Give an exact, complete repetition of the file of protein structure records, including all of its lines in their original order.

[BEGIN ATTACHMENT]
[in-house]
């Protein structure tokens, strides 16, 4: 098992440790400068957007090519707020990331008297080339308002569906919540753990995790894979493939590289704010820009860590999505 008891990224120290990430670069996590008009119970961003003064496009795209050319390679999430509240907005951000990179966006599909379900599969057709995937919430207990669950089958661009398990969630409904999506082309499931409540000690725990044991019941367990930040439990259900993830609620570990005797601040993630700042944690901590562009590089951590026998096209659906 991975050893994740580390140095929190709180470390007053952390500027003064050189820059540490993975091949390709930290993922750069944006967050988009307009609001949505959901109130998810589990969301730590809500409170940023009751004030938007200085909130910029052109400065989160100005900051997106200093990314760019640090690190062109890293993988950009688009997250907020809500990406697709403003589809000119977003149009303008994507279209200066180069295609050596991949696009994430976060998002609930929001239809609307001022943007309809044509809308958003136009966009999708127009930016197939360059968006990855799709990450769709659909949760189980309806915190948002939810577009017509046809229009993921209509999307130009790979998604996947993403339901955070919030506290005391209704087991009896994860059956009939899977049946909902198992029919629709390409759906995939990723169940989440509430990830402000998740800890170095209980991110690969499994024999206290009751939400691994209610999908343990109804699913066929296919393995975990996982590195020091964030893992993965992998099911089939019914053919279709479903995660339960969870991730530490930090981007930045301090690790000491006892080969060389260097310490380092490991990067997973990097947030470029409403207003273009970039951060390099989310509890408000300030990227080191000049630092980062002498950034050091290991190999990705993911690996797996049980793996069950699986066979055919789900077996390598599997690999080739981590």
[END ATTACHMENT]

[in-house]
């Protein structure tokens, strides 16, 4: 098992440790400068957007090519707020990331008297080339308002569906919540753990995790894979493939590289704010820009860590999505 008891990224120290990430670069996590008009119970961003003064496009795209050319390679999430509240907005951000990179966006599909379900599969057709995937919430207990669950089958661009398990969630409904999506082309499931409540000690725990044991019941367990930040439990259900993830609620570990005797601040993630700042944690901590562009590089951590026998096209659906 991975050893994740580390140095929190709180470390007053952390500027003064050189820059540490993975091949390709930290993922750069944006967050988009307009609001949505959901109130998810589990969301730590809500409170940023009751004030938007200085909130910029052109400065989160100005900051997106200093990314760019640090690190062109890293993988950009688009997250907020809500990406697709403003589809000119977003149009303008994507279209200066180069295609050596991949696009994430976060998002609930929001239809609307001022943007309809044509809308958003136009966009999708127009930016197939360059968006990855799709990450769709659909949760189980309806915190948002939810577009017509046809229009993921209509999307130009790979998604996947993403339901955070919030506290005391209704087991009896994860059956009939899977049946909902198992029919629709390409759906995939990723169940989440509430990830402000998740800890170095209980991110690969499994024999206290009751939400691994209610999908343990109804699913066929296919393995975990996982590195020091964030893992993965992998099911089939019914053919279709479903995660339960969870991730530490930090981007930045301090690790000491006892080969060389260097310490380092490991990067997973990097947030470029409403207003273009970039951060390099989310509890408000300030990227080191000049630092980062002498950034050091290991190999990705993911690996797996049980793996069950699986066979055919789900077996390598599997690999080739981590």